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Figure 5. Distribution of contact-patch sizes n ( A ) divided by the scaling law n ( A ) A 2 H / 2 at a reduced pressure of p 0 * = 0.04 : (Left) H = 0.3 ; and (Right) H = 0.8 . System specification: L / λ r = 4 and λ r / λ s = 512 .
Figure 5. Distribution of contact-patch sizes n ( A ) divided by the scaling law n ( A ) A 2 H / 2 at a reduced pressure of p 0 * = 0.04 : (Left) H = 0.3 ; and (Right) H = 0.8 . System specification: L / λ r = 4 and λ r / λ s = 512 .
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Figure 6. Characteristic contact-patch size A c as a function of load. Closed symbols indicate the cluster size of percolated patches. Broken lines are based on fits of the form A c 1 / ( a cp a r ) γ . The exponents turned out to lie within γ = 2.2 ± 0.2 , while a cp ( H = 0.8 ) = 0.42 and a cp ( H = 0.3 ) = 0.39 were used. Solid lines represent fits to the small-contact-area domain. For the H = 0.3 system, an exponential law of the form A p exp ( a r / a 1 ) appeared best, while H = 0.8 data were best represented at small a cp with a power law A cp a r β with β = 0.55 . System specification: L / λ r = 4 and λ r / λ s = 512 .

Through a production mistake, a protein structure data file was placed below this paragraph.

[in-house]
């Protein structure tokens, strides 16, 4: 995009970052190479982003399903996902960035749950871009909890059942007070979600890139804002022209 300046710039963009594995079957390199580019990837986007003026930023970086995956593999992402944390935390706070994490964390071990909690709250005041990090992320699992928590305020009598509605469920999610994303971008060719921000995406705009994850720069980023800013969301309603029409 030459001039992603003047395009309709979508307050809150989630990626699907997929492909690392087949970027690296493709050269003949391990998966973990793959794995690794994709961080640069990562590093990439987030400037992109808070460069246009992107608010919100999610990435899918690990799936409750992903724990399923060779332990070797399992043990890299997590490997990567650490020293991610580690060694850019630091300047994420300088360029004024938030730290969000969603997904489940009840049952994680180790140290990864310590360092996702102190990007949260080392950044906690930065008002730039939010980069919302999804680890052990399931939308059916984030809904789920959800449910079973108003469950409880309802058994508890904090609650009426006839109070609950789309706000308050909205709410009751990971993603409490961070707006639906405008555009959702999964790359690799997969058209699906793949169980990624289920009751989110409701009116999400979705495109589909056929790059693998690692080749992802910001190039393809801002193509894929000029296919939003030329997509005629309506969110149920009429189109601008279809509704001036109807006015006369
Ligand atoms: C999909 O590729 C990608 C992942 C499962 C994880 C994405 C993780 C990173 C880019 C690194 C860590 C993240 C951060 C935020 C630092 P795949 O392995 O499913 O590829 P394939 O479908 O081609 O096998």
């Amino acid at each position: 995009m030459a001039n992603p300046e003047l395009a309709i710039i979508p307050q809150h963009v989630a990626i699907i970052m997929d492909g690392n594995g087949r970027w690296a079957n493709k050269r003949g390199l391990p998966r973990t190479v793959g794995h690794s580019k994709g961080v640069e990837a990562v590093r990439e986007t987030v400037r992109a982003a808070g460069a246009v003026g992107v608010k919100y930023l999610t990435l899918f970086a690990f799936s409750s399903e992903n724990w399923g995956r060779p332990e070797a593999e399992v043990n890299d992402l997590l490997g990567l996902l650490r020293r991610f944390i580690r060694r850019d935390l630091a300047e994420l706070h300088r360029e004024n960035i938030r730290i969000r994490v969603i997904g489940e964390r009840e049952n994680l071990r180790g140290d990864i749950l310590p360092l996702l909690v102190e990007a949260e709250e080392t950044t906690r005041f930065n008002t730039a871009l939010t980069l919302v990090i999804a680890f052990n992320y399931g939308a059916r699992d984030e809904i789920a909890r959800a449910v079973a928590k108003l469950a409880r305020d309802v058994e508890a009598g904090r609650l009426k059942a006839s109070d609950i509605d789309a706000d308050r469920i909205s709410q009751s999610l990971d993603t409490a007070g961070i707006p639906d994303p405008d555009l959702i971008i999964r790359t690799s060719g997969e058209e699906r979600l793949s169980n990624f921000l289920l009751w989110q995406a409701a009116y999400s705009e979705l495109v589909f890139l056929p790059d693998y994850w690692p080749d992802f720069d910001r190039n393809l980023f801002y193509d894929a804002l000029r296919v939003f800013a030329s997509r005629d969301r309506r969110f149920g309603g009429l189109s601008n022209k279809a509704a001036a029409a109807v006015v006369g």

Figure 6. Characteristic contact-patch size A c as a function of load. Closed symbols indicate the cluster size of percolated patches. Broken lines are based on fits of the form A c 1 / ( a cp a r ) γ . The exponents turned out to lie within γ = 2.2 ± 0.2 , while a cp ( H = 0.8 ) = 0.42 and a cp ( H = 0.3 ) = 0.39 were used. Solid lines represent fits to the small-contact-area domain. For the H = 0.3 system, an exponential law of the form A p exp ( a r / a 1 ) appeared best, while H = 0.8 data were best represented at small a cp with a power law A cp a r β with β = 0.55 . System specification: L / λ r = 4 and λ r / λ s = 512 .
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Figure 7. Characteristic contact-patch size as a function of the ratio ε f = λ s / λ r at a fixed load: for a H = 0.3 surface (top); and for a H = 0.8 surface (bottom). The dashed lines are drawn to guide the eye. For the H = 0.8 , the dashed line reflects an ε f 1.5 power law. Note that the ordinate is linear for H = 0.3 but logarithmic for H = 0.8 . System specification: L / λ r = 1 and p * = 0.04 .
Figure 7. Characteristic contact-patch size as a function of the ratio ε f = λ s / λ r at a fixed load: for a H = 0.3 surface (top); and for a H = 0.8 surface (bottom). The dashed lines are drawn to guide the eye. For the H = 0.8 , the dashed line reflects an ε f 1.5 power law. Note that the ordinate is linear for H = 0.3 but logarithmic for H = 0.8 . System specification: L / λ r = 1 and p * = 0.04 .